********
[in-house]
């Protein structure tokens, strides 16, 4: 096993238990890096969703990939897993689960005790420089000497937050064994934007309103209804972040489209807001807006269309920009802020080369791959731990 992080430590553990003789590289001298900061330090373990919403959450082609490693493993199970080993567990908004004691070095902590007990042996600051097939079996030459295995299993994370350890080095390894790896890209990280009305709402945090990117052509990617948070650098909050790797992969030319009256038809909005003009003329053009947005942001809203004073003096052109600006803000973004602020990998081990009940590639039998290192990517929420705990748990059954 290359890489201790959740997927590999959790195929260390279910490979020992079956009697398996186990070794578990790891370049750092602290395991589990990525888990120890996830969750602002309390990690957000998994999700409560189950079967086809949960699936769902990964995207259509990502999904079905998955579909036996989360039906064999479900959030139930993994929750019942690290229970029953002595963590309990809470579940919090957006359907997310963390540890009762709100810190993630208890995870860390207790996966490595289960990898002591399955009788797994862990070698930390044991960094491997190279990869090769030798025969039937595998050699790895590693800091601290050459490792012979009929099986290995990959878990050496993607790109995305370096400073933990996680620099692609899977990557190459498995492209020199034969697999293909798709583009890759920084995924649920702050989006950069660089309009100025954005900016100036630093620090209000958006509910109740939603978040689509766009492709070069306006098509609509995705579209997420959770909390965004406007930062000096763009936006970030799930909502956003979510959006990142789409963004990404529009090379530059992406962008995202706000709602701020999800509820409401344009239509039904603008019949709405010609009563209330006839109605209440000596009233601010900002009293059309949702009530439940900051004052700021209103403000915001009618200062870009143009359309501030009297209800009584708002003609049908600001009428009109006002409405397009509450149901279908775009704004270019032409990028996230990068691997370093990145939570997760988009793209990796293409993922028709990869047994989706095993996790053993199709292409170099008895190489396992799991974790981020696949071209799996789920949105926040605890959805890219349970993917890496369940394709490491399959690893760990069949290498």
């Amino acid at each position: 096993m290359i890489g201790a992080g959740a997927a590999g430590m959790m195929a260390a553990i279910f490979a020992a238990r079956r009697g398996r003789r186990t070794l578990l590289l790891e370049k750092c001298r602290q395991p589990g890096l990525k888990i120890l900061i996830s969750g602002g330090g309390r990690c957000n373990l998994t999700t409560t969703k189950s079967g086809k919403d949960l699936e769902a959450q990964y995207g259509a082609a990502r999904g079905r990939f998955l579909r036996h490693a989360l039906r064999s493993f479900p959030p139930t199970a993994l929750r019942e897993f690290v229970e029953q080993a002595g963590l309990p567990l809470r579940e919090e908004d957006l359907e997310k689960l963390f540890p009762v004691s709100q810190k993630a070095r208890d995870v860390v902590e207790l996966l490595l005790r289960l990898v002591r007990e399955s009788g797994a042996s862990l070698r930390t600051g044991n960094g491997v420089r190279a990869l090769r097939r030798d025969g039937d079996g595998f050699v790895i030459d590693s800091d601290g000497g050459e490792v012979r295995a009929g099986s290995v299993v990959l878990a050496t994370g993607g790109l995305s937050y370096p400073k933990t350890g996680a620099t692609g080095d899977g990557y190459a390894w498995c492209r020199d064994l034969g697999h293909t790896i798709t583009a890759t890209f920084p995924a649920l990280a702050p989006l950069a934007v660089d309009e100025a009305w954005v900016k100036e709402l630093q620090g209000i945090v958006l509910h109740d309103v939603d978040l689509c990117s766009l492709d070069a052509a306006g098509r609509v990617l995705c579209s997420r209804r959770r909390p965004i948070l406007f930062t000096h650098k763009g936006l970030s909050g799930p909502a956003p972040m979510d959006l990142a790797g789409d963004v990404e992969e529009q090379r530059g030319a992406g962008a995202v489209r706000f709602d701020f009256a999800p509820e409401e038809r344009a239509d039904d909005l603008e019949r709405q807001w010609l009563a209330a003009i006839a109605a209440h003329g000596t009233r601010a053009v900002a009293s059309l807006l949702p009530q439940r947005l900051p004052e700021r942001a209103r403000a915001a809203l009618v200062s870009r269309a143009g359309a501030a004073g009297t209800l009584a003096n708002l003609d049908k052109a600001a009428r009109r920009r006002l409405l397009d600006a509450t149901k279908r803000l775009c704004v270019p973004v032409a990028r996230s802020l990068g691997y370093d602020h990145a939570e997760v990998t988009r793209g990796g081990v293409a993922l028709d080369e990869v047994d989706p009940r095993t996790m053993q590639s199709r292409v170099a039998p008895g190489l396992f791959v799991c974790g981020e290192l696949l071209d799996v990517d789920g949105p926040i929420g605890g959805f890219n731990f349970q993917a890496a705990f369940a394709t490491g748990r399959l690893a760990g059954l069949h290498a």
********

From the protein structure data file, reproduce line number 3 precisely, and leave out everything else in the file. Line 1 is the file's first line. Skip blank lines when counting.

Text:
């Amino acid at each position: 096993m290359i890489g201790a992080g959740a997927a590999g430590m959790m195929a260390a553990i279910f490979a020992a238990r079956r009697g398996r003789r186990t070794l578990l590289l790891e370049k750092c001298r602290q395991p589990g890096l990525k888990i120890l900061i996830s969750g602002g330090g309390r990690c957000n373990l998994t999700t409560t969703k189950s079967g086809k919403d949960l699936e769902a959450q990964y995207g259509a082609a990502r999904g079905r990939f998955l579909r036996h490693a989360l039906r064999s493993f479900p959030p139930t199970a993994l929750r019942e897993f690290v229970e029953q080993a002595g963590l309990p567990l809470r579940e919090e908004d957006l359907e997310k689960l963390f540890p009762v004691s709100q810190k993630a070095r208890d995870v860390v902590e207790l996966l490595l005790r289960l990898v002591r007990e399955s009788g797994a042996s862990l070698r930390t600051g044991n960094g491997v420089r190279a990869l090769r097939r030798d025969g039937d079996g595998f050699v790895i030459d590693s800091d601290g000497g050459e490792v012979r295995a009929g099986s290995v299993v990959l878990a050496t994370g993607g790109l995305s937050y370096p400073k933990t350890g996680a620099t692609g080095d899977g990557y190459a390894w498995c492209r020199d064994l034969g697999h293909t790896i798709t583009a890759t890209f920084p995924a649920l990280a702050p989006l950069a934007v660089d309009e100025a009305w954005v900016k100036e709402l630093q620090g209000i945090v958006l509910h109740d309103v939603d978040l689509c990117s766009l492709d070069a052509a306006g098509r609509v990617l995705c579209s997420r209804r959770r909390p965004i948070l406007f930062t000096h650098k763009g936006l970030s909050g799930p909502a956003p972040m979510d959006l990142a790797g789409d963004v990404e992969e529009q090379r530059g030319a992406g962008a995202v489209r706000f709602d701020f009256a999800p509820e409401e038809r344009a239509d039904d909005l603008e019949r709405q807001w010609l009563a209330a003009i006839a109605a209440h003329g000596t009233r601010a053009v900002a009293s059309l807006l949702p009530q439940r947005l900051p004052e700021r942001a209103r403000a915001a809203l009618v200062s870009r269309a143009g359309a501030a004073g009297t209800l009584a003096n708002l003609d049908k052109a600001a009428r009109r920009r006002l409405l397009d600006a509450t149901k279908r803000l775009c704004v270019p973004v032409a990028r996230s802020l990068g691997y370093d602020h990145a939570e997760v990998t988009r793209g990796g081990v293409a993922l028709d080369e990869v047994d989706p009940r095993t996790m053993q590639s199709r292409v170099a039998p008895g190489l396992f791959v799991c974790g981020e290192l696949l071209d799996v990517d789920g949105p926040i929420g605890g959805f890219n731990f349970q993917a890496a705990f369940a394709t490491g748990r399959l690893a760990g059954l069949h290498a």